Helmut Gollwitzer: Our God Loves Justice, by W. Travis McMaken

More info: episode of Sancta Colloquia discussing W. Travis McMaken's work, Our God Loves Justice, and a past episode of Seminary for the Rest of Us on dialectical theology.

A couple of podcast episodes  in which Dr. McMaken gives some background on Helmut Gollwitzer and discusses Our God Love Justice: Theology and Socialism, The Magnificast

Folks to give your full attention to, a non-exhaustive list: Eboni Marshall Turman - Kelly Brown Douglas - Willie Jennings - Jemar Tisby - Nathan Cartagena - Wil Gafney - M. Shawn Copeland - Truth's Table - Austin Channing Brown - Daniel White Hodge - Lisa Sharon Harper - Raymond Carr - Drew G.I. Hart - Chanequa Walker-Barnes - Bree Newsome - Bernice King - Ally Henny - Angela Davis - James Cone

Jan 11, 202153:12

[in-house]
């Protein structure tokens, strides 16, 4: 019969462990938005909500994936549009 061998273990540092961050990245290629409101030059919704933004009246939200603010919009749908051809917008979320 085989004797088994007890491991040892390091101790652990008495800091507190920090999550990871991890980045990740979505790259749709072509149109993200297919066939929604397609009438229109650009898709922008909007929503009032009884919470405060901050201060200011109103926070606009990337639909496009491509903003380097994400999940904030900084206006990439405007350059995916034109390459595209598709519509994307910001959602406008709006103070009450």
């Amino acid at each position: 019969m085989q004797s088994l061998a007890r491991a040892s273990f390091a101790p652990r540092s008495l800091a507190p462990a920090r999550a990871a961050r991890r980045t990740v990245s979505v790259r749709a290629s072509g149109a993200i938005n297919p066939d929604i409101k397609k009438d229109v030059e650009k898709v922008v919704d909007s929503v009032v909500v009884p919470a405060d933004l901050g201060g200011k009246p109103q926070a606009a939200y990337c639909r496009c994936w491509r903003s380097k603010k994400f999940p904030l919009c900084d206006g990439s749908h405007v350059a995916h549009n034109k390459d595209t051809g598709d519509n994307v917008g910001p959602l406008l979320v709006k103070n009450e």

Sacred Seminary Symposium: To Struggle for Justice is to Pray

Sacred Seminary Symposium: To Struggle for Justice is to Pray

This is episode 3 of Sacred Seminary Symposium, a joint project with Sancta Colloquia. We are alternating the production of episodes, so you will want to find Sancta Colloquia on your podcast app, or click the link above and listen to episode 2 if you missed it. In this episode, Lauren and I discuss chapter 2 of Mujerista Theology: “Luchar por la justicia es rezar”, or “To Struggle for Justice is to Pray”. We touch on colonialism in missions, anti-intellectualism v theologies of hope, holiness and piety (particularly how holiness is touted as a measuring stick, and some forms of “piety” are more “spiritual” than others), spiritual bypassing, and spiritual violence in the form of elevating the spiritual over the material; we somehow manage, as we did in the last episode, to fit in a critique of capitalism. And if you stay until the very end, you get some enneagram fun, as well, when we try to type the author of Mujerista Theology, Ada Maria Isasi-Diaz, even though you’re technically not supposed to. Enjoy!